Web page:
Islamist Politics in Afghanistan and Pakistan: How Will It Function After US Withdrawal?
Dr. Ali Riaz, Illinois State University
September 15, 2013 (Sun) 3:00 – 5:00 p.m.
UNM Continuing Education Auditorium
1634 University Blvd. NE (at the intersection with Indian School Rd.)
The trajectory of Islamist groups in Pakistan and Afghanistan after the ‘withdrawal’ of the US forces in late 2014 is contingent upon domestic developments in Pakistan and Afghanistan on the one hand and regional events and trends on the other. Despite the ‘withdrawal’, a small number of US forces will remain in Afghanistan, and therefore the US ‘presence’, particularly the role the US forces play in supporting the Afghan government, will have a serious impact. This action will have an implication for the Islamists’ discourse both in Afghanistan and Pakistan.
Afghan Taliban’s current strategy appears to be waiting out the withdrawal and anticipating that the events will turn in their favor and their aim of reestablishing an Islamic Emirate will come to fruition. However, internal strife within the Islamists is not an unlikely scenario. Moreover, the diminished role of the US and Western powers in Afghanistan has the potential to exacerbate the proxy war between India and Pakistan.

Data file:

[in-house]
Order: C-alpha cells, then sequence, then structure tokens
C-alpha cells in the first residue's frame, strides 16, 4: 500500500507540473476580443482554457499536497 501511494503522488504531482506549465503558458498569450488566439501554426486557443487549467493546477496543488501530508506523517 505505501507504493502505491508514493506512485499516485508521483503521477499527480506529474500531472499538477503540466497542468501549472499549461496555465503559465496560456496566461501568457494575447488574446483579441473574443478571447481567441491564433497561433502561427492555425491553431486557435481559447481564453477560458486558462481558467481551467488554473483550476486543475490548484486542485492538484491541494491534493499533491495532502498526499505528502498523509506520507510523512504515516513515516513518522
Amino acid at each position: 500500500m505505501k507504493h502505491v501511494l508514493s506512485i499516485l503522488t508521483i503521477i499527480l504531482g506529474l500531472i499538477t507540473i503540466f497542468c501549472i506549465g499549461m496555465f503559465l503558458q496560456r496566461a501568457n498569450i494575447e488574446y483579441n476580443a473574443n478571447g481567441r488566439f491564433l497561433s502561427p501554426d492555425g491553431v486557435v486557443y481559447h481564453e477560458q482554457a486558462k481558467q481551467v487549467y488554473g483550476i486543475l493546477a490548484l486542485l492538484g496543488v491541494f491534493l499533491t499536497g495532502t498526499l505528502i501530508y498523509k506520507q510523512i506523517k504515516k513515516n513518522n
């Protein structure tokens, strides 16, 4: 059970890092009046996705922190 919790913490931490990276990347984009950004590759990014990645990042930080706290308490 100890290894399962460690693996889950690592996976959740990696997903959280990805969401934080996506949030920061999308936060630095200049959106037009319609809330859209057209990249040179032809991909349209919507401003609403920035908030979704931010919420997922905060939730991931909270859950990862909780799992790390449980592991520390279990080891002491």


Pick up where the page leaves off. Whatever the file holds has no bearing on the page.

Ali Riaz is a Public Policy Scholar at the Woodrow Wilson International Center for Scholars at Washington DC. He is on a leave from Illinois State University where he is a Professor and Chair of Department of Politics and Government. He previously taught at universities in Bangladesh, England and South Carolina. He also worked as a Broadcast Journalist at British Broadcasting Corporation (BBC) World Service in London. Professor Riaz’s publications include, Faithful Education: Madrassahs in South Asia (2008); and Islamist Militancy in Bangladesh: A Complex Web (2008). His recently edited volumes are Religion and Politics in South Asia (2010) and Political Islam and Governance in Bangladesh (2010). He is the editor of bi-annual journal Studies on Asia.